On August 17th 2015 a boat of refugees landed on our Greek island.
In response many people collected together different items they thought would help and took them up to Rhodes town. That included me, many locals and a few other expats.
That was when I met up with Rachel and later with Hedda. The meeting of 3 expat women that resulted in Helping Hands of Rhodes being founded. We came together as we all simply saw a group of men, women and children who needed our help.
It’s not been an easy or simple process, after all this is Greece. We are still in the middle of the worst financial in living memory. The country is bankrupt, the people demoralised and unemployment at over 50% for the under 25’s.
In the midst of all that came the largest movement of people ever. According to UNHCR in June there were nearly 60 million people displaced around the world.
The scale of the crisis took everyone in Europe by surprise. 2 months later, throughout the islands, there is still very little sign of the major aid agencies. They are so overwhelmed on Kos, Lesbos and in Athens that they are barely present anywhere else.
The local authorities have no money or resources and have been left to fend for themselves. On most of the smaller islands there’s simply 1 or 2 policemen. This island is larger but there is only 1 person at the refugee centre working who is paid by the municipality.
As a result, throughout the islands groups like ours have come together and started up local NGO’s.
The beginning of Helping Hands of Rhodes:
I imagine it’s not a simple process to set up a charity anywhere. There are several websites including official ones with help and advice in the UK. This, however, is Greece.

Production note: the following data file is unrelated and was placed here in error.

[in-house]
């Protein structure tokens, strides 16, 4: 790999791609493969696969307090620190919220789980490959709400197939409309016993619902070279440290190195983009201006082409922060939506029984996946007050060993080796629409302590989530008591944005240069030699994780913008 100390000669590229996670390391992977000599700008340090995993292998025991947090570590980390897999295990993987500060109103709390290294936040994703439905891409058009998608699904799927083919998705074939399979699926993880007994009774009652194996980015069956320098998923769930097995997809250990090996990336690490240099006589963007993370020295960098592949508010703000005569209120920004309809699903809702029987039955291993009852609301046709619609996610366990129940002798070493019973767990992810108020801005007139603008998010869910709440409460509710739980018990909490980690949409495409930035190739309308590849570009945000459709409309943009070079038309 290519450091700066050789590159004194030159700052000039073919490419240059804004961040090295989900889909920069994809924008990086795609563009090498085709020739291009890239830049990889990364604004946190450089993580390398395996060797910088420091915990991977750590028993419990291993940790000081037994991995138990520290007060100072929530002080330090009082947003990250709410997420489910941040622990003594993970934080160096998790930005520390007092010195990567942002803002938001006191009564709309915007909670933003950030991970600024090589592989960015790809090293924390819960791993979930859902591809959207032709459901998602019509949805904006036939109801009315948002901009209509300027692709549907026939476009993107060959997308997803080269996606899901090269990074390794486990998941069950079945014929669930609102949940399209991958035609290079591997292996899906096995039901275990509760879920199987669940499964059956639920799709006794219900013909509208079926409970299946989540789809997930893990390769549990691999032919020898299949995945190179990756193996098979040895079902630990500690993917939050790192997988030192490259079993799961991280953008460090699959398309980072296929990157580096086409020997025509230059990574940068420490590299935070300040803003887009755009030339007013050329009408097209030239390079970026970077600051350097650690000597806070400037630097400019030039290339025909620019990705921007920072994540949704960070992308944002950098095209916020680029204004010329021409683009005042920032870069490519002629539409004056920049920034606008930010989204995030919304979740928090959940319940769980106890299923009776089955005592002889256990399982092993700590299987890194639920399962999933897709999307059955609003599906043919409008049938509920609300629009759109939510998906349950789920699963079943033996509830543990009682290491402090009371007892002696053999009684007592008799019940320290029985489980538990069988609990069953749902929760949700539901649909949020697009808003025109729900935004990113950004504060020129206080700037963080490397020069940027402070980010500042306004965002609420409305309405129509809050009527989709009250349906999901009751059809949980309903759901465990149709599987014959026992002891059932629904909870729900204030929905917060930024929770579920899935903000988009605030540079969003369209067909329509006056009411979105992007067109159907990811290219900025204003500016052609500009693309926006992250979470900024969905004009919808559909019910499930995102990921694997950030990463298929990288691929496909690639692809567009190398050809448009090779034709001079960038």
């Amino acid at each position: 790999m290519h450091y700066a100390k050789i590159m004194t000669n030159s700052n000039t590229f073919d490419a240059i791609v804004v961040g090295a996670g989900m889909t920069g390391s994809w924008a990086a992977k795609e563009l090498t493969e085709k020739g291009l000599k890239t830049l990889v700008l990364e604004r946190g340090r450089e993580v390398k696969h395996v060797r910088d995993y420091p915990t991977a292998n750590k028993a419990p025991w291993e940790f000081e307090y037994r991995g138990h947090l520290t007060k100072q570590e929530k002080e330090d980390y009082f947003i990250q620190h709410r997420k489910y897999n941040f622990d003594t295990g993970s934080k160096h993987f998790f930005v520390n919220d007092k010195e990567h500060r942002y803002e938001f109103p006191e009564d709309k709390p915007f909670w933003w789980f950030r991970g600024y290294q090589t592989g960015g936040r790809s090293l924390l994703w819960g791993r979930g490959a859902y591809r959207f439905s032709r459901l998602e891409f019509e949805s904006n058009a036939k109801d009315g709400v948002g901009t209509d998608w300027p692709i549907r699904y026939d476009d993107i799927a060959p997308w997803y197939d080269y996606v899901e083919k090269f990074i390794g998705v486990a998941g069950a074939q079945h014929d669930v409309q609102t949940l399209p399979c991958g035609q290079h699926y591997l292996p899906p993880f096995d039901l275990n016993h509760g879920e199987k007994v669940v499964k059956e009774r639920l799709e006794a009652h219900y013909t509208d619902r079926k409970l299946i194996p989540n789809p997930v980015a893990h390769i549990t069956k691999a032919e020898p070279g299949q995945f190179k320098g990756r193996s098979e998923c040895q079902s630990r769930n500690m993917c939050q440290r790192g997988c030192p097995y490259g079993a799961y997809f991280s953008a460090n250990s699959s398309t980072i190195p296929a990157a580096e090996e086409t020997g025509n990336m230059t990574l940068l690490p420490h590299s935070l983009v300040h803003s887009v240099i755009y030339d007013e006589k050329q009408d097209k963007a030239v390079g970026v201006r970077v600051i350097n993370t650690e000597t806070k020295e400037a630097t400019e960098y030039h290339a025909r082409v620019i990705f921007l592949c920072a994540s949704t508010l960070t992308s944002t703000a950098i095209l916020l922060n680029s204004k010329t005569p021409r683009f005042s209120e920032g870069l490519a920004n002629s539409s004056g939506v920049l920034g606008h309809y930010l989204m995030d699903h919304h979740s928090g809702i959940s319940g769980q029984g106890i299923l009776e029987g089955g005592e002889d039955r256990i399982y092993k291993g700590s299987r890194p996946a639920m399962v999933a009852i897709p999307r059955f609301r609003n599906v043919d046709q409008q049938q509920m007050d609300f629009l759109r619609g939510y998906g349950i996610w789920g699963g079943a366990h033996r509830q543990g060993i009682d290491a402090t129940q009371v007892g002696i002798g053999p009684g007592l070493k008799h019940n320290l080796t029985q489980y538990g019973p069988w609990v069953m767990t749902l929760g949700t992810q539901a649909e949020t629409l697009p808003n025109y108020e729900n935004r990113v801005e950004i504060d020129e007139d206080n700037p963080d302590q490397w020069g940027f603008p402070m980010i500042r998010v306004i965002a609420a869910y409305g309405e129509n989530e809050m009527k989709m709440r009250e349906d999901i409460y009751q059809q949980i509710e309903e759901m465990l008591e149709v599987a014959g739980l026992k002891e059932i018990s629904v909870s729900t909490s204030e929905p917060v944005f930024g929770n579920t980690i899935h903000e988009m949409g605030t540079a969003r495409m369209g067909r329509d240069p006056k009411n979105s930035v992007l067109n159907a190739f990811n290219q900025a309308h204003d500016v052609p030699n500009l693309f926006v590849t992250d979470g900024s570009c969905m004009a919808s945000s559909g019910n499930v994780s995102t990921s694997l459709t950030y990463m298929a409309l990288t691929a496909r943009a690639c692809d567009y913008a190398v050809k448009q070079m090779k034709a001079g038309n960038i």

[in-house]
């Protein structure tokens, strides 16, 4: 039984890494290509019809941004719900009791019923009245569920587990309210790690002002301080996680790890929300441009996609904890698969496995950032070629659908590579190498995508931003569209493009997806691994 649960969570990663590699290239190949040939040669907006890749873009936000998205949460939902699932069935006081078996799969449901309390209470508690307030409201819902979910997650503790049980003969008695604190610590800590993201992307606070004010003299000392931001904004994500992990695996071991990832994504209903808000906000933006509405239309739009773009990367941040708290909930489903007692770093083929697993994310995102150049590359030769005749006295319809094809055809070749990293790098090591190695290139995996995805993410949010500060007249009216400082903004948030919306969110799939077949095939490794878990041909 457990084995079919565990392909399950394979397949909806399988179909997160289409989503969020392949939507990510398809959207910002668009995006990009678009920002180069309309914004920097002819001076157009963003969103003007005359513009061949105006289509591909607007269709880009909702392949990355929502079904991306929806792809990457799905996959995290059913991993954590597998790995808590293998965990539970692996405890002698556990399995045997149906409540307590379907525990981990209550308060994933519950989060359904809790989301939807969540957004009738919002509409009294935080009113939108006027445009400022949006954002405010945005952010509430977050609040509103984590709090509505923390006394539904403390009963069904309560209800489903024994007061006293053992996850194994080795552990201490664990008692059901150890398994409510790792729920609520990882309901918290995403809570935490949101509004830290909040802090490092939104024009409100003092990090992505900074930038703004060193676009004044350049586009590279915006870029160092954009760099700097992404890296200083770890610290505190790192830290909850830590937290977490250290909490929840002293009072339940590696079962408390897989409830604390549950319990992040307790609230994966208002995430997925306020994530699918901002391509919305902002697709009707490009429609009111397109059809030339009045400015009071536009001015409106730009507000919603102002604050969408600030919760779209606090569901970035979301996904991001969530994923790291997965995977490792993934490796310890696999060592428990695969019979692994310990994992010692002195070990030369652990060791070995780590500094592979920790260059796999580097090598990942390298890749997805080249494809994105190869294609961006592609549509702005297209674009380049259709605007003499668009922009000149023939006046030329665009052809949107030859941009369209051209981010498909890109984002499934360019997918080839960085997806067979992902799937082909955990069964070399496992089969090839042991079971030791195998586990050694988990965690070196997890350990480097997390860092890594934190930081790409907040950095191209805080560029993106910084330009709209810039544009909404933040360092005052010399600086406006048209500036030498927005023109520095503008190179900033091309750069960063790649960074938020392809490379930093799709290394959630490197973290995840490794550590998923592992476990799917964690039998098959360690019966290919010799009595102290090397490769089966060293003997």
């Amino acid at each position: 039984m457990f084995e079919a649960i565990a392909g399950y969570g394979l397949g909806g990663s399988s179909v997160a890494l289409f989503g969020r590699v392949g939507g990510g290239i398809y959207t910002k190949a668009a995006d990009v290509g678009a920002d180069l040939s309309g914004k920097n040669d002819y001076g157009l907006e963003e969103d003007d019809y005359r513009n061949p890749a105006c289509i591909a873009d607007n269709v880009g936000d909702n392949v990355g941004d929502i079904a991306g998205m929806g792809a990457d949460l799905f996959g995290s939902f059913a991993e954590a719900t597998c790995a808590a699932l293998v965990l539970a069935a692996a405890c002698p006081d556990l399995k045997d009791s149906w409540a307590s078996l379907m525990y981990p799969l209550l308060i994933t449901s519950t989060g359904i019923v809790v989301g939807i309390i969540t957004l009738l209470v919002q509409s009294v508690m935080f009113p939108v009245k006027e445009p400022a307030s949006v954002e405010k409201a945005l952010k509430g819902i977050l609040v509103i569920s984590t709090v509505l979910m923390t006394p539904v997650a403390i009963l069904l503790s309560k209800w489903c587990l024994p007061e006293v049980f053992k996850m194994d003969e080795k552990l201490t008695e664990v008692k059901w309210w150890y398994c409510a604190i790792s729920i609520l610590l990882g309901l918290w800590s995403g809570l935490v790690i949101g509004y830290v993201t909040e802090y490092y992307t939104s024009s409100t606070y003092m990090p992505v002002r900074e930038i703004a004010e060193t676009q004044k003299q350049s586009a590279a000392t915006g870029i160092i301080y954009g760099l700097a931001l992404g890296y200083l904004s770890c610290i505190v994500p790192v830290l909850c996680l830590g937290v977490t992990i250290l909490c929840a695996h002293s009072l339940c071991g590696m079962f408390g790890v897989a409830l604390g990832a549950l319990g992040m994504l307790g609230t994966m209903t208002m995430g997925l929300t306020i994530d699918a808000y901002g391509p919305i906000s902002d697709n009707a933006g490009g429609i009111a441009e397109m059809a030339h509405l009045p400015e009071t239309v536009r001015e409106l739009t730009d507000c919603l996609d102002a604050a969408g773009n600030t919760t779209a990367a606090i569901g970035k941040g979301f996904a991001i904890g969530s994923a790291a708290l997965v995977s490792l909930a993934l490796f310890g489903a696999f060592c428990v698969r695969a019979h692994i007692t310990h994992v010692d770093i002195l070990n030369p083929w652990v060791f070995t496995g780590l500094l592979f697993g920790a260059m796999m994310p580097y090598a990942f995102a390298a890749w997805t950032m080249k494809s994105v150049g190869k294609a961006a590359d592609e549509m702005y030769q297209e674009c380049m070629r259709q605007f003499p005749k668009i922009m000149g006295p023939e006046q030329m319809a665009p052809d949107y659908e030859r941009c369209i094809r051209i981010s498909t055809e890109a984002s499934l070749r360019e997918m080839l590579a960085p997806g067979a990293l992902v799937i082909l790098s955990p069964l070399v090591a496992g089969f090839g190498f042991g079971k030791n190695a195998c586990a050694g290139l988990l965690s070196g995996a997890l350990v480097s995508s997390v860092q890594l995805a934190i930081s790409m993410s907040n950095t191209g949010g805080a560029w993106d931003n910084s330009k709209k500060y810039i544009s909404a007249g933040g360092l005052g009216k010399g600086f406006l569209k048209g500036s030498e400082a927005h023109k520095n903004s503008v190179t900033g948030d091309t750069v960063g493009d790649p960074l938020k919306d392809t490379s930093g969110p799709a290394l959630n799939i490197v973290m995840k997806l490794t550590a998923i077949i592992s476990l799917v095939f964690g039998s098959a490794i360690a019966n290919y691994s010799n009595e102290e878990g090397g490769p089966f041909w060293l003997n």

We first got together outside the refugee centre in a cafe. There were about a dozen people present mainly local Greeks and a small number of expats.
That initial meeting was not a good one, even though the mayor turned up. What I did learn then was that there were several people with their own agendas.
Over the next few weeks those became more obvious. They would only turn up at the centre if the press were there to take a picture or interview. One local group brought along some food that consisted of boxes of crackers and tins of tuna. There was only a small group of refugees in the centre at the time and they were all due to leave. Just for the camera crew they were given half a dozen of each to take on their ferry ride to Athens. Of course that group only stayed the amount of time it took to record everything for the local news. The next day there wasn’t enough food for lunch.
Others were more interested in painting themselves as a Mother Theresa figures. Constantly posting on social media about the good work they were doing. Often asking for donations that weren’t needed. This type never spoke to those in charge to find out what was needed. They thought they knew better. They refused to work with others. They thought they were the only ones who could help. Though they were never there on a regular basis and couldn’t be relied on.
The different factions volunteering keep falling out. It’s a little like watching Russia and the US deciding how to sort out Syria. Each knows better than the other and often don’t talk to each other. They end up opposing each other and making matters worse. When the only thing that matters is the welfare of the refugees.
It’s all been very much like a Greek tragedy. Then there’s us. As expats I’m sure that some would have immediately dismissed us as meddling women. Luckily we have Rachel who speaks Greek fluently so we’re not as naive as they first thought. Steadily over time they have come to trust us as we’ve simply asked what can we do to help?
The first few weeks:
It really did start after that first coffee shop meeting, the three of us met again several times over the next 2 weeks. The Facebook page took off, Hedda was interviewed in a local paper in Sweden. We had people wanting to make donations and even a logo.
To begin with Rachel and Hedda stored the donated items in their homes. Soon though someone stepped forward and offered us some space in basement.
Those were busy early weeks: Our first volunteers came; a group of local ladies got together to collect donations around the island for us, our Driving Angels. The airlines began allowing extra baggage for refugees and many tourists brought whole suitcases of donations.
At this point our transport was Rachel’s moped and my Fiat Panda. There were at times over 30 suitcases to pick up.
Friends from Gallery Photography gave up their time and expertise and took some promotional pictures for our site.